Intrasite spatial analysis

Some study areas allow the prehistorian to get closer to the prehistoric person than other areas. The most obvious field is burial studies, where it is occasionally possible to examine the deceased person him-/herself, and secondarily the burial monument with all its imbued meaning. The second most direct way of analysing prehistoric people, behaviour and lives is settlement studies, or intrasite spatial analysis, where the internal organization of settlement sites is investigated through the distribution of artefacts (if possible, in relation to features and contexts). For this to be possible, a number of premises must be met, such as 1) the site ought to be a single-occupation site and not a palimpsest; 2) the site should not have been overly disturbed since it was left by its occupants; and 3) the excavation should meet a number of demands in terms of scope (preferably total excavation of the site at hand), excavation methodology and recording.

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Binford's 'drop/toss'-model (Binford 1983).

Binford's 'drop/toss'-model (Binford 1983).

There are different approaches to intrasite spatial analysis (cf. Cziesla 1990), but most are, to some extent, influenced by ethnographic or ethno-archaeological work. In its simplest form, intrasite distribution analysis is simply a matter of mapping the site's artefacts and applying a degree of common sense. This would usually allow some activity areas to be identified. More sophisticated methods include my own preferred Binfordian approach (Binford 1983), supplemented by other ethnographic input, as well as for example Blankholm's (1991) cluster analysis, Stapert's (1992) Ring-and-Sector method, or general or targeted lithic refitting (eg, Cziesla et al. 1990).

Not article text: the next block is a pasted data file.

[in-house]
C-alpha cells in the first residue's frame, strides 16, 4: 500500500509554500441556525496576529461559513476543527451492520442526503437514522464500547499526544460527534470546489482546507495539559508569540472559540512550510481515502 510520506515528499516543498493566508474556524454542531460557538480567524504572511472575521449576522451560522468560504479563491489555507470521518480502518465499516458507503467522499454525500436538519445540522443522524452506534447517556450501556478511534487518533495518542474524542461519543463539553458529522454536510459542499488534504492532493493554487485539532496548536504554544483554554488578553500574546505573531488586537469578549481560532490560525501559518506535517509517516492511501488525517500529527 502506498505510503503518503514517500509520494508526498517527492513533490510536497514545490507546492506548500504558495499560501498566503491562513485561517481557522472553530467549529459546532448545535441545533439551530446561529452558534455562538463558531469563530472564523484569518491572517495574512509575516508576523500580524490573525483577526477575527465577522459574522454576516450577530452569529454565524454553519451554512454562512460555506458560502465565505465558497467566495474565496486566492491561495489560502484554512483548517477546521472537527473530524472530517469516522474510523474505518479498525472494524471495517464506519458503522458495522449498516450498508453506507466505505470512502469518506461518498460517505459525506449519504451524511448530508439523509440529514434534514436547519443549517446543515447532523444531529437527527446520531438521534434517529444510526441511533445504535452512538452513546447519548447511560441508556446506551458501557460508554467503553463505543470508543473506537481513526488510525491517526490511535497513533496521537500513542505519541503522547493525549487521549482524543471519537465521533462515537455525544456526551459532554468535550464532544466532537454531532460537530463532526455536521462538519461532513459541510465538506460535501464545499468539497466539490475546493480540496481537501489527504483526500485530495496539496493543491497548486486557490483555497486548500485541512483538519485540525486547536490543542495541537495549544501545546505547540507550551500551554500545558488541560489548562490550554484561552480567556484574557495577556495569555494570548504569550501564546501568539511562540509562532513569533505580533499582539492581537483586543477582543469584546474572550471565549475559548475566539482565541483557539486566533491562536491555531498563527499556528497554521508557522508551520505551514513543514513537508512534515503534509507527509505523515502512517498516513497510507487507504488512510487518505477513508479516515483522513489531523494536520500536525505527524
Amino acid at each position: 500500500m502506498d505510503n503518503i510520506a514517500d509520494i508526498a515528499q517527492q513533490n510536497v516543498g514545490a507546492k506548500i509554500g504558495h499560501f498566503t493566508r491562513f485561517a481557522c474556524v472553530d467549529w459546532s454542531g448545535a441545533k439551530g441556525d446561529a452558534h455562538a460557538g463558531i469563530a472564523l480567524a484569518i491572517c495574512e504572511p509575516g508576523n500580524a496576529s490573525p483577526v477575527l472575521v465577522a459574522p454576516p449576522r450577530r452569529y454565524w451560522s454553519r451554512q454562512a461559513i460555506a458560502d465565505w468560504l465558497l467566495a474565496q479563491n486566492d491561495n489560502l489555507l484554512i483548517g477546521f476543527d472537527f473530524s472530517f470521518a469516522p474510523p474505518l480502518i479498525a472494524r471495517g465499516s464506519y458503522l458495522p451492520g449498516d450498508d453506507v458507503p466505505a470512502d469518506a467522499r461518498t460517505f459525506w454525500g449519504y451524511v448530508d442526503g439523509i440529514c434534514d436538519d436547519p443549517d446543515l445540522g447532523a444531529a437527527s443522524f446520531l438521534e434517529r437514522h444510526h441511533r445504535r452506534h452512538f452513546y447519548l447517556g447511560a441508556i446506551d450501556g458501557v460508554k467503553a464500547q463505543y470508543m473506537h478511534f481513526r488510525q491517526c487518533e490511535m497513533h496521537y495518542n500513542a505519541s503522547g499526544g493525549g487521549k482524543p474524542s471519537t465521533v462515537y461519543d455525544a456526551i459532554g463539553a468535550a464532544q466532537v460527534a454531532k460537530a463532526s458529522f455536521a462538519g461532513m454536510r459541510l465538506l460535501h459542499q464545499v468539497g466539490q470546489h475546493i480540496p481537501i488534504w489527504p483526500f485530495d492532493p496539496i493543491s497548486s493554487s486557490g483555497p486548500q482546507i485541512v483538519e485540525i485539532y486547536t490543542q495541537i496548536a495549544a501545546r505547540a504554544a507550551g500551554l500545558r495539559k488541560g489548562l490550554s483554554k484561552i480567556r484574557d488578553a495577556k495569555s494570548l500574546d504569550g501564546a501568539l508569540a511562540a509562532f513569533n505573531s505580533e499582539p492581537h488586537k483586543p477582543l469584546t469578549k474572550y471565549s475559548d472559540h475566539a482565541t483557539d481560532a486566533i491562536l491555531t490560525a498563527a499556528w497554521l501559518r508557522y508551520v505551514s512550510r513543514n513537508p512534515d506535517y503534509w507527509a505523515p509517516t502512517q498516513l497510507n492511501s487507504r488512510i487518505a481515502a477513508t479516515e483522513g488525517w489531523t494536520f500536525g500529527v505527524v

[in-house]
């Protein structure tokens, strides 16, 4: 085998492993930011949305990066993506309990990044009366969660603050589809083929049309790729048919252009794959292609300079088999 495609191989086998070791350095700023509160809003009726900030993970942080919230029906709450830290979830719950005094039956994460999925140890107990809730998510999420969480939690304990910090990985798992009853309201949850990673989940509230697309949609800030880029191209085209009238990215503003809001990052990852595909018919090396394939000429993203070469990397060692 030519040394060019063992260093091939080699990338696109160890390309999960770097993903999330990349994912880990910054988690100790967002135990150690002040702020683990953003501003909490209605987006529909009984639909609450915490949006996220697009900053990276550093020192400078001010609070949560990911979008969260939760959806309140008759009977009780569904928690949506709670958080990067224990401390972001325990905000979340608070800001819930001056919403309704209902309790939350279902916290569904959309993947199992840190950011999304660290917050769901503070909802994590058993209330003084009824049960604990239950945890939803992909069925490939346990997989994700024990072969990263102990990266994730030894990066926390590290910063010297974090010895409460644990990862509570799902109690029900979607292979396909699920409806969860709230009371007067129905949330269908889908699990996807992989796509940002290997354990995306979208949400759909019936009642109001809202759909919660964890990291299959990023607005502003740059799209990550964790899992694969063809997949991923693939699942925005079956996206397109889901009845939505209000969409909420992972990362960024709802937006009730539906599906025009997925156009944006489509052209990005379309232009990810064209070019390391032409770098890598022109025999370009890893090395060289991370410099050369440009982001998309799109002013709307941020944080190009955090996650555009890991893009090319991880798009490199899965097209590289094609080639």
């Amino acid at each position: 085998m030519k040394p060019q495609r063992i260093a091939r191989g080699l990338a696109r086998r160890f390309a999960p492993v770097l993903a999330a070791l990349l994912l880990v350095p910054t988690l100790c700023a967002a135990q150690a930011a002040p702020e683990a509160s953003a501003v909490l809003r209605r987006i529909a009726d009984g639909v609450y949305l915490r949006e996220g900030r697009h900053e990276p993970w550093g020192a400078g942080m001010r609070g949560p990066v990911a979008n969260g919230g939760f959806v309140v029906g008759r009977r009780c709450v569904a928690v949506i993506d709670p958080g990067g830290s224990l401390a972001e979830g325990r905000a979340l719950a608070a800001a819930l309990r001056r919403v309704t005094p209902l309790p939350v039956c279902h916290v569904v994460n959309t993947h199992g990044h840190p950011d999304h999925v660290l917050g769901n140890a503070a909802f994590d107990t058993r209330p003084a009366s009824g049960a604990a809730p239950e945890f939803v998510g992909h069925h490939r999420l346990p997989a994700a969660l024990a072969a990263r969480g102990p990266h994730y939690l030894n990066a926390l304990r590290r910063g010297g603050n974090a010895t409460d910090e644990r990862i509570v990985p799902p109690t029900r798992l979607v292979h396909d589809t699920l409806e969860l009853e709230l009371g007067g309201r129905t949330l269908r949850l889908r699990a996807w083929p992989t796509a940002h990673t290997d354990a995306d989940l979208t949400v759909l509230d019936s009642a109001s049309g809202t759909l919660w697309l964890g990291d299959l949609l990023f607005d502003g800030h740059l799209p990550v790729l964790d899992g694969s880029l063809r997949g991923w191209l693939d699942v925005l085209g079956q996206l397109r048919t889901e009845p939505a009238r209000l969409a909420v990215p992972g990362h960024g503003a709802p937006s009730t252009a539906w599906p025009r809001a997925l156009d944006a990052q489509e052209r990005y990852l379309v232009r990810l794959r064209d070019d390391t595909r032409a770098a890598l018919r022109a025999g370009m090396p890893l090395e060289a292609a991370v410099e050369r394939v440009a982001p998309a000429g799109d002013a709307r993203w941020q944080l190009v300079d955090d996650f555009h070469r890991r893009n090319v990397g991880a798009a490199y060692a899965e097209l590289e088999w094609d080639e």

Barmosen I

Barmosen I (after Degn Johansson 1990, Fig. 5). The distribution of the site's cores in relation to the domestic hearth. North is up. 'X' represents the centre of the hearth, 'S' the possible seat of a knapper, 'FT' a potential forwards toss zone, and 'BT' a potential backwards toss zone immediately behind the knapper. The kidney-shaped outline surrounding the hearth represents a find density of more than 100 pieces of flint per quarter-of-square-metre. It should be stressed that there are many, more or less incompatible, interpretations of the spatial patterns at Barmosen I (eg, Blankholm 1991; 1992; Stapert 1992) – this is just one of many (Ballin forthcoming).

Howburn Trench I. Distribution of all scrapers: short end-scrapers (s), blade-scrapers (b), double-scrapers (d) and various scrapers (v).

Howburn Trench I. Distribution of all scrapers: short end-scrapers (s),
blade-scrapers (b), double-scrapers (d) and various scrapers (v).